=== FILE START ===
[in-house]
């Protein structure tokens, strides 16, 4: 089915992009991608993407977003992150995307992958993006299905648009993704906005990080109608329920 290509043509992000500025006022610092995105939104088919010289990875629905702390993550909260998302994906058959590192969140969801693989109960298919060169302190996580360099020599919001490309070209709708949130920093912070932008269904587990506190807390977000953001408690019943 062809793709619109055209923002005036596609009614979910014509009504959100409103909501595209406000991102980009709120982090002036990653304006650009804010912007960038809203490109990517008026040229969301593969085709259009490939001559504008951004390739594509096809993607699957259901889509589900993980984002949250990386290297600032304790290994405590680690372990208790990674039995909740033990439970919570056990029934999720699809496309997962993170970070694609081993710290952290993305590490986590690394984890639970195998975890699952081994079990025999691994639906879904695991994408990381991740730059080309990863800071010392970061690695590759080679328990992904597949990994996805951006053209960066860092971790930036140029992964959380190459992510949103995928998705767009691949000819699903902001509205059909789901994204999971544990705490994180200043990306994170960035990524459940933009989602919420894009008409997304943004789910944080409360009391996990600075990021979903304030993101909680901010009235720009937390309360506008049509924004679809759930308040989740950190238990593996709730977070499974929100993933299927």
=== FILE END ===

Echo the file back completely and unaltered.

[in-house]
């Protein structure tokens, strides 16, 4: 089915992009991608993407977003992150995307992958993006299905648009993704906005990080109608329920 290509043509992000500025006022610092995105939104088919010289990875629905702390993550909260998302994906058959590192969140969801693989109960298919060169302190996580360099020599919001490309070209709708949130920093912070932008269904587990506190807390977000953001408690019943 062809793709619109055209923002005036596609009614979910014509009504959100409103909501595209406000991102980009709120982090002036990653304006650009804010912007960038809203490109990517008026040229969301593969085709259009490939001559504008951004390739594509096809993607699957259901889509589900993980984002949250990386290297600032304790290994405590680690372990208790990674039995909740033990439970919570056990029934999720699809496309997962993170970070694609081993710290952290993305590490986590690394984890639970195998975890699952081994079990025999691994639906879904695991994408990381991740730059080309990863800071010392970061690695590759080679328990992904597949990994996805951006053209960066860092971790930036140029992964959380190459992510949103995928998705767009691949000819699903902001509205059909789901994204999971544990705490994180200043990306994170960035990524459940933009989602919420894009008409997304943004789910944080409360009391996990600075990021979903304030993101909680901010009235720009937390309360506008049509924004679809759930308040989740950190238990593996709730977070499974929100993933299927």